Notes and Editorial Reviews
A must for all lovers of the improviser’s art.
This is an enterprising project: four organists celebrating the improvisatory skills of French keyboard legend Pierre Cochereau (1924-1984). A noted pedagogue and composer, Cochereau was appointed titular organist of Notre-Dame de Paris in 1955, where he stayed until his death in 1984. I first heard him play in the von Karajan/DG version of Saint-Saëns’
Third Symphony, where the early digital technology made the organ sound more like a Harley-Davidson than a Cavaillé-Coll. Thankfully, there are no such horrors on this Solstice disc, with all four instruments sympathetically recorded.
By definition improvisations are one-offs, but the
advent of recording has changed all that. Indeed, the British organist David Briggs has transcribed 12 of Cochereau’s improvisations from tape and presented them as a set of ‘Cochereau Transcriptions’. For this disc Briggs has chosen to improvise on the French children’s tune ‘Alouette, gentille Alouette’, which he plays on the organ of Église Saint-Vincent de Roquevaire. This 18
th-century church, set in Pagnol country, is especially appropriate as it’s also home to Cochereau’s ‘house organ’. The instrument has a lovely sparkle in its upper reaches, while lower down it’s as full-bodied as a Côtes de Provence red ’97. It’s an intricate and consistently inventive performance, every small detail and flourish well caught by the engineers.
So, a good start, but rather different in style to the more cerebral
Suite improvisé by the French organist and composer Thierry Escaich. I first came across his music on a disc of pieces for trumpet and organ -
review - where I much admired his ‘highly mobile’
Evocation II. As the winner of several prestigious prizes and a professor at the Paris Conservatoire, it’s no surprise that this five-movement work - played on the organ of Église Saint-Roch de Paris - is virtuosic in the extreme. The first movement is certainly monumental, a veritable cliff of sound that Escaich then proceeds to scale with ease. There is an internal tension and rhythmic drive here that I remember from
The bright, upfront character of this instrument suits the music rather well, but in the second movement the organ is made to sound remarkably like a squeezebox, with plenty of deft foot- and finger-work involved. Only in the third movement does Escaich really make use of the organ’s pedals and lower registers. It’s dark, brooding stuff, with an easily discernible pulse and trumpet-like flourishes, the fourth movement more plaintive in style but no less engaging for that. The recording - like the playing - is direct and unfussy, the reedy pipes especially pleasing. That unmistakable pulse returns in the final movement where, after shimmying up the rock-face Escaich presents us with a breathtaking view from the top. A thrilling improvisation, dashed off with Gallic flair.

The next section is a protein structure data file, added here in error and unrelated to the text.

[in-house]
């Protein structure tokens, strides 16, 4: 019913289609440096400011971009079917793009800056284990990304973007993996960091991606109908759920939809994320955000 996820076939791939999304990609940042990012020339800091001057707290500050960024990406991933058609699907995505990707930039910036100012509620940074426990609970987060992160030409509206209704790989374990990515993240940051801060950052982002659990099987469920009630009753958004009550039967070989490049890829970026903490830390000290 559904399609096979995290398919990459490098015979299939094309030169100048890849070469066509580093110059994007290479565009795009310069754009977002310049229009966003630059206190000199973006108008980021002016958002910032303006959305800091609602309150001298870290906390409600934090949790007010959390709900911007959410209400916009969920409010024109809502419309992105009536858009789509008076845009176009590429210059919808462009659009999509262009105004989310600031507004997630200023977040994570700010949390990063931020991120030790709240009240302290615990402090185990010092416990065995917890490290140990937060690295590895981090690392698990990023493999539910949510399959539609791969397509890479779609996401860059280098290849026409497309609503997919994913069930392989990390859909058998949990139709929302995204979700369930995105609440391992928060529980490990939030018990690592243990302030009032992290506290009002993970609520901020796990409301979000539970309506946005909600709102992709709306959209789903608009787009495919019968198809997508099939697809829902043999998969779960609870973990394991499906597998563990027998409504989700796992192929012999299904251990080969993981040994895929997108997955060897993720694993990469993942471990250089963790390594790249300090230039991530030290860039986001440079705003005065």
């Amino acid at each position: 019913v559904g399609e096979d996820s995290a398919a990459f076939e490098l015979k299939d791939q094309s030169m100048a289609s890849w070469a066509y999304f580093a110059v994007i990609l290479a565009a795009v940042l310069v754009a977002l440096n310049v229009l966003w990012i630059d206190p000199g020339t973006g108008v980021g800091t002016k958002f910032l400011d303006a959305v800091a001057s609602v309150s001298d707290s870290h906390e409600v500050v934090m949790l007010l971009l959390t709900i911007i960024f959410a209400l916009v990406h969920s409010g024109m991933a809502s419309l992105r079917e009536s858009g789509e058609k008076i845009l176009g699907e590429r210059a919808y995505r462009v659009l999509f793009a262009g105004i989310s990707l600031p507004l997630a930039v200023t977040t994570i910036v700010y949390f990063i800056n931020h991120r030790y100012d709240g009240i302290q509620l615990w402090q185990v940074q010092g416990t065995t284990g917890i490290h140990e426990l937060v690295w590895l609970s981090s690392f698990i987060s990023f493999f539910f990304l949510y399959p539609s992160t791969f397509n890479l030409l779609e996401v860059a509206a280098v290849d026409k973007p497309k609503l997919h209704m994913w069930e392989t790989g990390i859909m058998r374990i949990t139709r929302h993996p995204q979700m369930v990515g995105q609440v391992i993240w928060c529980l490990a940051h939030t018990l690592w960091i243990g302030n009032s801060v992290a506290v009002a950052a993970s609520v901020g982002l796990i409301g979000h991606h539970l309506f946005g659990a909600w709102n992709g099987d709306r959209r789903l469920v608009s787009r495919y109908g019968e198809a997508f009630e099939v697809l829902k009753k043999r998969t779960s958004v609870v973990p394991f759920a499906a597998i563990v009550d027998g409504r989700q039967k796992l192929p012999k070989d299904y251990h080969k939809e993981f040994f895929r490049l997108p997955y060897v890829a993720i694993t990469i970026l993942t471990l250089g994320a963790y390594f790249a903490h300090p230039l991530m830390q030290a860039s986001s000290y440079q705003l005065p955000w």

Unlike Briggs and Escaich, who never actually met Cochereau, Loïc Mallié knew and performed with him. Of all four organists pictured in the CD booklet Mallié looks the least forbidding. Indeed, his ruddy complexion and an easy smile don’t prepare you for his devilishly clever
Suite improvisée sur le nom de Pierre Cochereau - notation shown in the booklet. The first movement,
Mélodies, is quirky, with a preponderance of unusual colours. The second,
Coup de vent, presents swirling keyboard figures over breathy, conch-like pedals, while the bird-like calls and note clusters of the third,
Couleurs, are surely a
hommage to Mallié’s one-time teacher, Olivier Messiaen. Later, the hypnotic pedals seem like Gothic pillars, the great painted windows evoked in music that pulses with light and colour. As for the final movement,
has all the cumulative majesty one might expect from Messiaen at his most ecstatic.
One of the spin-offs of this collection is that it allows one to hear a number of very different organs. The one that intrigues me most is that played by Mallié, a 1993 Grenzing installed in the Salle Xavier at the Lyon Conservatoire of Music and Dance. It has a tonal character quite unlike anything I’ve heard before; it’s rather ‘tubby’ and probably unsuitable for really large-scale pieces, but I’d love to hear it again, especially in early Franck.
The Texan George Baker is the odd one out, as he has chosen not to improvise but to programme three pieces he composed earlier. He plays the organ of Saint-Sulpice, Paris. Immortalised - if that’s the right word - in Dan Brown’s Grail-chasing thriller
The Da Vinci Code, this magnificent 17th-century church has an equally fine Cavaillé-Coll, which sounds suitably imperious in Baker’s
Ricercar. Based on the Lutheran chorale ‘Nun komm, der Heiden Heiland’ (Now come, Saviour of the Gentiles), this stirring music leaves one in no doubt as to the size and splendour of this great space. Thankfully, reverberation is well controlled, and in the gentle
Berceuse-Paraphrase Baker manages to tame the beast and come up with music of surprising intimacy. Indeed, the organ’s luminous upper registers produce the loveliest sounds imaginable. As for the final piece, a rousing
Toccata-Gigue, this will surely warm the hearts of organ buffs everywhere.
Anyone remotely interested in the improviser’s art should buy this recording. The CD is presented in a smart double gatefold case with the booklet tucked inside. Artist biographies would have been useful, as would details of the organs used. Minor quibbles, really, and not nearly enough to dampen my enthusiasm for this new disc.
-- Dan Morgan, MusicWeb International
Works on This Recording
Suite improvisée by Thierry Escaich
Thierry Eschaich (Organ)
Period: 20th Century
Berceuse-Paraphrase by George C. Baker
George C. Baker (Organ)
Period: 20th Century
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